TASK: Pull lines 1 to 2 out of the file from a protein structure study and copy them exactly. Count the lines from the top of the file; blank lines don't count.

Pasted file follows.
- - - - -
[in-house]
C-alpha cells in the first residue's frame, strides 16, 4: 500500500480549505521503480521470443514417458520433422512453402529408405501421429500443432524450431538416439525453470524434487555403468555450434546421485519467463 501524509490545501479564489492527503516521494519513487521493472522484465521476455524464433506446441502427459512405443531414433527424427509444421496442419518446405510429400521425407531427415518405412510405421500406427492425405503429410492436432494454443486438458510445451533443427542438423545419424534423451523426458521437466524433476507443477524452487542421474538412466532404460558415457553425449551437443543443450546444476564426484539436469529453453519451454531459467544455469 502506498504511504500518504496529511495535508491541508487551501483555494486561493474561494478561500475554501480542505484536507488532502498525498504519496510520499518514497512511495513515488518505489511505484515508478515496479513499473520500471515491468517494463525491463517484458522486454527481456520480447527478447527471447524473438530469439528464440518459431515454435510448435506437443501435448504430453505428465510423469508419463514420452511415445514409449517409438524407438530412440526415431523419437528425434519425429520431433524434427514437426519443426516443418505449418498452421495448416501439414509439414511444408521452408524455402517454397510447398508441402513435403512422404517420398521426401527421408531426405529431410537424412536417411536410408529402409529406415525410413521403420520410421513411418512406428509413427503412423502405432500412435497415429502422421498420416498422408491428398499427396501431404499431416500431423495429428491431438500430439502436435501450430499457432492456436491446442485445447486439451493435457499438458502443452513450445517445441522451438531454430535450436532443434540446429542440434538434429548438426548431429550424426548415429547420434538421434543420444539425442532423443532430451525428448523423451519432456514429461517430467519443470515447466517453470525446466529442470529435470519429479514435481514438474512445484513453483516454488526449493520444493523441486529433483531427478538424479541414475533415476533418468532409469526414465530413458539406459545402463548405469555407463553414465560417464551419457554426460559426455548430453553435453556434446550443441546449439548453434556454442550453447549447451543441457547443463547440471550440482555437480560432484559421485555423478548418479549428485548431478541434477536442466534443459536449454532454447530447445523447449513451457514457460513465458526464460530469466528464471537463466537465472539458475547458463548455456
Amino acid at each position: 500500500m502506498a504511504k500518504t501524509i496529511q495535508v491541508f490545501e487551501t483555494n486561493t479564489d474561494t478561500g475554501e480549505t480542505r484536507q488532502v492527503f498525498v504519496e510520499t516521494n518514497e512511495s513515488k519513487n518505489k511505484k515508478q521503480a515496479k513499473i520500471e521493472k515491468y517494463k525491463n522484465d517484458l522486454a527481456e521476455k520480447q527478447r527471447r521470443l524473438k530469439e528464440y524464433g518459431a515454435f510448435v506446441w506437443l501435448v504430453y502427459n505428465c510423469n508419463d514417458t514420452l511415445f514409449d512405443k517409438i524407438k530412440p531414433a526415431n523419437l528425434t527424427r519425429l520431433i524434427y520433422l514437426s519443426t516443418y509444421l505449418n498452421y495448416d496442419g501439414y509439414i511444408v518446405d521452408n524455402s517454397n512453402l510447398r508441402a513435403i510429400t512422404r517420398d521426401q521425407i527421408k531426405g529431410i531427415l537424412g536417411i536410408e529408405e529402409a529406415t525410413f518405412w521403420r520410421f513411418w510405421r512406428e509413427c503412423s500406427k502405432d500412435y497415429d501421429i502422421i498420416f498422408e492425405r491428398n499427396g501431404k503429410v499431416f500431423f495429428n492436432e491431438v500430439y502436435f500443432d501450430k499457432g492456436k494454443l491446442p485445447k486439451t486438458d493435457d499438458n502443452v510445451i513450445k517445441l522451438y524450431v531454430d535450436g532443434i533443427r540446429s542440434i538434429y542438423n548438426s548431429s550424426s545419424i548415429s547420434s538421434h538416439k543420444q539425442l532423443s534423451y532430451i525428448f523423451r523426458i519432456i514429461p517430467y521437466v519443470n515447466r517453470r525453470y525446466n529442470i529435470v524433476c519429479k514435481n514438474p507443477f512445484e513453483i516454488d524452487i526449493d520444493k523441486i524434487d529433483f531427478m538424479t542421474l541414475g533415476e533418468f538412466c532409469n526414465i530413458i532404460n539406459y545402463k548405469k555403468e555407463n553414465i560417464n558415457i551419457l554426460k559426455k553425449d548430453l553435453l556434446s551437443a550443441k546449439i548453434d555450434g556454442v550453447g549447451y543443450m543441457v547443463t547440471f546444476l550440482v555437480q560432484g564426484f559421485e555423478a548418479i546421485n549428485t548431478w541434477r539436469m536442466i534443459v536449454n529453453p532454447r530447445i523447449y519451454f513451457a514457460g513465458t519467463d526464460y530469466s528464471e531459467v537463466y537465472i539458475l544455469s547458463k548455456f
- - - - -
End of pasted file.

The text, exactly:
[in-house]
C-alpha cells in the first residue's frame, strides 16, 4: 500500500480549505521503480521470443514417458520433422512453402529408405501421429500443432524450431538416439525453470524434487555403468555450434546421485519467463 501524509490545501479564489492527503516521494519513487521493472522484465521476455524464433506446441502427459512405443531414433527424427509444421496442419518446405510429400521425407531427415518405412510405421500406427492425405503429410492436432494454443486438458510445451533443427542438423545419424534423451523426458521437466524433476507443477524452487542421474538412466532404460558415457553425449551437443543443450546444476564426484539436469529453453519451454531459467544455469 502506498504511504500518504496529511495535508491541508487551501483555494486561493474561494478561500475554501480542505484536507488532502498525498504519496510520499518514497512511495513515488518505489511505484515508478515496479513499473520500471515491468517494463525491463517484458522486454527481456520480447527478447527471447524473438530469439528464440518459431515454435510448435506437443501435448504430453505428465510423469508419463514420452511415445514409449517409438524407438530412440526415431523419437528425434519425429520431433524434427514437426519443426516443418505449418498452421495448416501439414509439414511444408521452408524455402517454397510447398508441402513435403512422404517420398521426401527421408531426405529431410537424412536417411536410408529402409529406415525410413521403420520410421513411418512406428509413427503412423502405432500412435497415429502422421498420416498422408491428398499427396501431404499431416500431423495429428491431438500430439502436435501450430499457432492456436491446442485445447486439451493435457499438458502443452513450445517445441522451438531454430535450436532443434540446429542440434538434429548438426548431429550424426548415429547420434538421434543420444539425442532423443532430451525428448523423451519432456514429461517430467519443470515447466517453470525446466529442470529435470519429479514435481514438474512445484513453483516454488526449493520444493523441486529433483531427478538424479541414475533415476533418468532409469526414465530413458539406459545402463548405469555407463553414465560417464551419457554426460559426455548430453553435453556434446550443441546449439548453434556454442550453447549447451543441457547443463547440471550440482555437480560432484559421485555423478548418479549428485548431478541434477536442466534443459536449454532454447530447445523447449513451457514457460513465458526464460530469466528464471537463466537465472539458475547458463548455456